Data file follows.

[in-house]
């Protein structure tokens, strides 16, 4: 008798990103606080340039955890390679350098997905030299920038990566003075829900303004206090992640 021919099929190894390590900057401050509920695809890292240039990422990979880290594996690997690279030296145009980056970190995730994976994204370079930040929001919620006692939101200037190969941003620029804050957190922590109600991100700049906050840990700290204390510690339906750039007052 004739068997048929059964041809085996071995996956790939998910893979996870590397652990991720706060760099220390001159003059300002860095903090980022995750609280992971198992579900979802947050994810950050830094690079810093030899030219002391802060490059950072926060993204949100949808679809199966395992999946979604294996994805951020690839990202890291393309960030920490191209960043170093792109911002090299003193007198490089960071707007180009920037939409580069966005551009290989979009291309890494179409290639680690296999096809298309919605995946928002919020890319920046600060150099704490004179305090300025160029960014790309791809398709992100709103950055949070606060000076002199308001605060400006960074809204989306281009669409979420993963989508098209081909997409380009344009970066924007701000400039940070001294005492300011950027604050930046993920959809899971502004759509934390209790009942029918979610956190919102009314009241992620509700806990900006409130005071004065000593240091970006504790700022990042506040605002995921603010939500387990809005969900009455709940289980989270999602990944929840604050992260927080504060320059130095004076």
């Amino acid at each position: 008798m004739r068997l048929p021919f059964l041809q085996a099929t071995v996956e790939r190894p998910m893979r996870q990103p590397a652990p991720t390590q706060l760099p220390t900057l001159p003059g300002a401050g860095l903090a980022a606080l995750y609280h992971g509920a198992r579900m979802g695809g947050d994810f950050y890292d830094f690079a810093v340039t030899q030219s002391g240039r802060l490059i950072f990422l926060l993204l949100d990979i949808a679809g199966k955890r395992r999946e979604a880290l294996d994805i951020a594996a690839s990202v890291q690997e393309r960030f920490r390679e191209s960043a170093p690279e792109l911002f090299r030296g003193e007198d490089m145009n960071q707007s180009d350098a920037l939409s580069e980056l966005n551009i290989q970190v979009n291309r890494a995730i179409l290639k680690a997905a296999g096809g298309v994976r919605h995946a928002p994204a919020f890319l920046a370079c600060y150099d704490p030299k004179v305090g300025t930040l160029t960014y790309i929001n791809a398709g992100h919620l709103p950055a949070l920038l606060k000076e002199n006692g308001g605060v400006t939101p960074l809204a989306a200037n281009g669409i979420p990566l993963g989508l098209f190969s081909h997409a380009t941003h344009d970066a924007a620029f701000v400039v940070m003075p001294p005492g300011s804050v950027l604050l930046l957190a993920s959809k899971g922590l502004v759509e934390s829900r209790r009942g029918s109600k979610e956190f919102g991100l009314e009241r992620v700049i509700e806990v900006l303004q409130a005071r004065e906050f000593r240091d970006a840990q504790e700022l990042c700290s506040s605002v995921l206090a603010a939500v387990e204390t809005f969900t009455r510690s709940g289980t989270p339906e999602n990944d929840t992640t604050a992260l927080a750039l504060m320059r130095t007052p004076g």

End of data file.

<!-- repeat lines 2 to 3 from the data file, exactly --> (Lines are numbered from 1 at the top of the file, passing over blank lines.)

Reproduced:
């Protein structure tokens, strides 16, 4: 008798990103606080340039955890390679350098997905030299920038990566003075829900303004206090992640 021919099929190894390590900057401050509920695809890292240039990422990979880290594996690997690279030296145009980056970190995730994976994204370079930040929001919620006692939101200037190969941003620029804050957190922590109600991100700049906050840990700290204390510690339906750039007052 004739068997048929059964041809085996071995996956790939998910893979996870590397652990991720706060760099220390001159003059300002860095903090980022995750609280992971198992579900979802947050994810950050830094690079810093030899030219002391802060490059950072926060993204949100949808679809199966395992999946979604294996994805951020690839990202890291393309960030920490191209960043170093792109911002090299003193007198490089960071707007180009920037939409580069966005551009290989979009291309890494179409290639680690296999096809298309919605995946928002919020890319920046600060150099704490004179305090300025160029960014790309791809398709992100709103950055949070606060000076002199308001605060400006960074809204989306281009669409979420993963989508098209081909997409380009344009970066924007701000400039940070001294005492300011950027604050930046993920959809899971502004759509934390209790009942029918979610956190919102009314009241992620509700806990900006409130005071004065000593240091970006504790700022990042506040605002995921603010939500387990809005969900009455709940289980989270999602990944929840604050992260927080504060320059130095004076």
């Amino acid at each position: 008798m004739r068997l048929p021919f059964l041809q085996a099929t071995v996956e790939r190894p998910m893979r996870q990103p590397a652990p991720t390590q706060l760099p220390t900057l001159p003059g300002a401050g860095l903090a980022a606080l995750y609280h992971g509920a198992r579900m979802g695809g947050d994810f950050y890292d830094f690079a810093v340039t030899q030219s002391g240039r802060l490059i950072f990422l926060l993204l949100d990979i949808a679809g199966k955890r395992r999946e979604a880290l294996d994805i951020a594996a690839s990202v890291q690997e393309r960030f920490r390679e191209s960043a170093p690279e792109l911002f090299r030296g003193e007198d490089m145009n960071q707007s180009d350098a920037l939409s580069e980056l966005n551009i290989q970190v979009n291309r890494a995730i179409l290639k680690a997905a296999g096809g298309v994976r919605h995946a928002p994204a919020f890319l920046a370079c600060y150099d704490p030299k004179v305090g300025t930040l160029t960014y790309i929001n791809a398709g992100h919620l709103p950055a949070l920038l606060k000076e002199n006692g308001g605060v400006t939101p960074l809204a989306a200037n281009g669409i979420p990566l993963g989508l098209f190969s081909h997409a380009t941003h344009d970066a924007a620029f701000v400039v940070m003075p001294p005492g300011s804050v950027l604050l930046l957190a993920s959809k899971g922590l502004v759509e934390s829900r209790r009942g029918s109600k979610e956190f919102g991100l009314e009241r992620v700049i509700e806990v900006l303004q409130a005071r004065e906050f000593r240091d970006a840990q504790e700022l990042c700290s506040s605002v995921l206090a603010a939500v387990e204390t809005f969900t009455r510690s709940g289980t989270p339906e999602n990944d929840t992640t604050a992260l927080a750039l504060m320059r130095t007052p004076g």